The Trimurti is the basis of the Hindu spiritual teaching which makes it possible to clarify the manifested world in which we evolve: Brahma represents the creative principle, Vishnu the preserver and Shiva the destroyer who allows renewal. These three forces are inseparable, complementary and opposed.
However, the active principle, the Shakti, the creative energy, is manifested by the feminine side of the Hindu divinity: for Vishnu, it is Lakshmi, his wife.
She was born from the churning of primordial waters by the Gods with the help of Vishnu and appears sitting on a lotus or holding a lotus in her hand. However, according to the Vishnu Purana, she is the daughter of the wise Bhrigu and his wife Khyati. But she can also be the daughter of Shiva and Parvati! In fact, as Hinduism evolves, the qualities and importance of the deities evolve, which explains the various origins attributed to Lakshmi.
She always accompanies Vishnu, as his wife, during each of his incarnations as an avatar: she is The Lady of the Lotus (Padma) when he was Vâmana, the dwarf, then Furrow (Sita) who springs from the work of the plough in the Ramayana. She is Radha and Rukhmini, Krishna's companions in the Bhagavad-Gita.
The association of Vishnu and Lakshmi is indispensable: alongside Vishnu who ensures the maintenance, the balance of the world, who gives it the conditions for harmonious development, she represents fertility, abundance, happiness that flourish when all conditions are met. They form the ideal couple guaranteeing balance, stability and a fertile space.
They are worshipped, moreover, often together under the name of Lakshminârâyan. They are in fact inseparable, they are one and this is symbolized by the tuft of hair (Shri Vasta, see article on Vishnu) that adorns Vishnu's chest and constantly reminds him of Lakshmi.
Mâhâ Lakshmi, the transcendent fortune
Lakshmi, queen of the world, illuminates the universe and takes on the qualities of all the Gods: her form is then composed of various elements coming from all the Gods: arms made of the substance of Vishnu, her waist, red comes from Indra, her feet from Brahma.... Its many arms carry, from then on, multiple attributes with varied functions. She is the personification of the Absolute.
The primary function of Lakshmi is her quality of fertility: it is this that allows the manifestation to emerge, to be and to deploy. It is therefore the underlying, latent matrix. It is the foundation, the base of all things, without it, nothing can develop. In this sense, she can personify the earth (Bhûdhevî, goddess of the earth is then considered as one of the functions of Lakshmi).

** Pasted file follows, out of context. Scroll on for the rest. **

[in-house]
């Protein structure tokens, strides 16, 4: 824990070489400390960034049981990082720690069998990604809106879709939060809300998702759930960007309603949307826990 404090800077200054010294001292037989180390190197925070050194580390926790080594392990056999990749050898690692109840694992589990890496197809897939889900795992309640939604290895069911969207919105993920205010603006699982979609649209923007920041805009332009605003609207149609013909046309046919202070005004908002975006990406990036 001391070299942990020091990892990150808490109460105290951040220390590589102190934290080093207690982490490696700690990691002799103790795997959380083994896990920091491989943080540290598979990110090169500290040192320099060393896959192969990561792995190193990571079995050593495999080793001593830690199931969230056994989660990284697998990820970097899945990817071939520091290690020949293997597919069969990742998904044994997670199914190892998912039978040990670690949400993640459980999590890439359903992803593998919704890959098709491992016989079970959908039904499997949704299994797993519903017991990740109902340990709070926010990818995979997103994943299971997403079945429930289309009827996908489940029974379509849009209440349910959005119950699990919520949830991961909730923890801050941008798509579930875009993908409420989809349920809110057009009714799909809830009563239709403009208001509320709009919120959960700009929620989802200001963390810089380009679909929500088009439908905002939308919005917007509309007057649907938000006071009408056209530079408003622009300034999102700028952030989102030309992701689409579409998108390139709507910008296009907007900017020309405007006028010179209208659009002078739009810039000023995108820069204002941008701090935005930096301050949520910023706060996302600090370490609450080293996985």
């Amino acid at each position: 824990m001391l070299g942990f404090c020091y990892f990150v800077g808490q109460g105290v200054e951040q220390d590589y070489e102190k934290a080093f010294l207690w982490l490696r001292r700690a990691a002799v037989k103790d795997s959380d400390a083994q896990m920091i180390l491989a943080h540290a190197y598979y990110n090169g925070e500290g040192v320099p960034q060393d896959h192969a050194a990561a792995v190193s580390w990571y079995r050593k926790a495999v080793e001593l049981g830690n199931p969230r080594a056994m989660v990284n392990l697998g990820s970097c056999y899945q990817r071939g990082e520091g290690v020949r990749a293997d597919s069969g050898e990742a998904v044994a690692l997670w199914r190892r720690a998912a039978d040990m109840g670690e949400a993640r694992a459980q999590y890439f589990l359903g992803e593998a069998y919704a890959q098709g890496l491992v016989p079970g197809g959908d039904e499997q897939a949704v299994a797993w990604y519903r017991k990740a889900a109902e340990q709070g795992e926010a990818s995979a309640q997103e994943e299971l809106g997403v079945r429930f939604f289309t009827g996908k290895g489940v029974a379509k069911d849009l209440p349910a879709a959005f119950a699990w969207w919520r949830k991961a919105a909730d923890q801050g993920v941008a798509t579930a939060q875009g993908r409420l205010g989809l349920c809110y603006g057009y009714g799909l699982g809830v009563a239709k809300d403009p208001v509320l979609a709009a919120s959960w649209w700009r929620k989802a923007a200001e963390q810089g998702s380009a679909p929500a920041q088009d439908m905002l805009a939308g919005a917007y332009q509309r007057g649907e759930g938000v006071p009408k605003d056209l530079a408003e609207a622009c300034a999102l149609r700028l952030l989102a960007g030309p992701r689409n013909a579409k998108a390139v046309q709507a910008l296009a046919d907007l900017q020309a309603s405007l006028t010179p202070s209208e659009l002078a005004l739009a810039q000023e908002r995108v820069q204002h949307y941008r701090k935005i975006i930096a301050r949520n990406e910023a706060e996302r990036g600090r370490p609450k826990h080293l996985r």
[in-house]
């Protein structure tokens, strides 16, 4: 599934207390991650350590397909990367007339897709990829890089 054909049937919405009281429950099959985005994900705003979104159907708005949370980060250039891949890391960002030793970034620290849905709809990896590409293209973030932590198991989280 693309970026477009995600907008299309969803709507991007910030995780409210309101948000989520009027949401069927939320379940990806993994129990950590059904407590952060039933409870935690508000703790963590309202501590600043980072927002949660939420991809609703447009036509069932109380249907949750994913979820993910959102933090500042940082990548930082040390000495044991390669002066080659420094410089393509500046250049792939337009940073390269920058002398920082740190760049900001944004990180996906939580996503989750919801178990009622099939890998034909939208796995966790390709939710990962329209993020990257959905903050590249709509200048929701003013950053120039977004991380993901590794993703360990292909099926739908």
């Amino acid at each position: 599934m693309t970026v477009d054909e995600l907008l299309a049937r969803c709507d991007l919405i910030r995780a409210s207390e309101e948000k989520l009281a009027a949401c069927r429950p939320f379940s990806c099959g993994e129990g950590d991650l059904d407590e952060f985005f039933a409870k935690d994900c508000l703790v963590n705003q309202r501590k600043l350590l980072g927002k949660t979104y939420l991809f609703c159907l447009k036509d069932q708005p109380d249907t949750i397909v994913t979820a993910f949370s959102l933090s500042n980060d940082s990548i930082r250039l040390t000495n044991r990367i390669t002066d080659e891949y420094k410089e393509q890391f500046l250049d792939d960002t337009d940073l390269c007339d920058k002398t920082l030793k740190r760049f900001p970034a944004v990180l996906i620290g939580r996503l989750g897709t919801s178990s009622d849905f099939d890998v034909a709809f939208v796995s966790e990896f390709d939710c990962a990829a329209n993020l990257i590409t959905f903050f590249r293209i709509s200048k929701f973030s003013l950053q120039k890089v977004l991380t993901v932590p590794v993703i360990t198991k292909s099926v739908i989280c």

She thus embodies the active function of energy while Vishnu brings stability, balance. For life to unfold, a balance is needed between two forces: maintenance and expansion.
Beyond this function, Lakshmi embodies power, sovereignty, capacity
: these qualities will allow the Vishnu-Lakshmi couple to make the Dharma reign, the right order. Lakshmi is thus associated with royalty, with those who govern, administer, make laws, ensure justice, security....
She then takes the name of Devi, Goddess, Lokamâtâ, Mother of the world, Nârâyanî, Eternal mother, Indirâ, Powerful, Hira, Jewel ...
Lakshmi, goddess of prosperity, beauty and fertility
Once the living environment is created and firmly established, Lakshmi is the deity that allows opulence.
The wealth that flows from Lakshmi is primarily spiritual even if its benefits also concern material existence. She is a nurturing, generous goddess: she protects and watches over her children. She spreads her blessings over the earth.
She thus embodies goodness, gift, happiness.
Moreover, it also symbolizes the perfect wife: it represents devotion to the husband, service and the Vishnu-Lakshmi couple represents the ideal couple where harmony and family harmony reign.
She is then called Shri, Splendor, Beauty.
The main attributes of Lakshmi
She is a goddess who does not carry weapons, she does not represent the combative side of energy. These attributes and her form embody wisdom, gift and blessings.
: the low-pitched sound keeps the demons away but above all symbolizes infinity and expansion (the rings start from a point and expand endlessly). It comes from water, at the origin of creation. The sound it produces is considered as the primordial sound.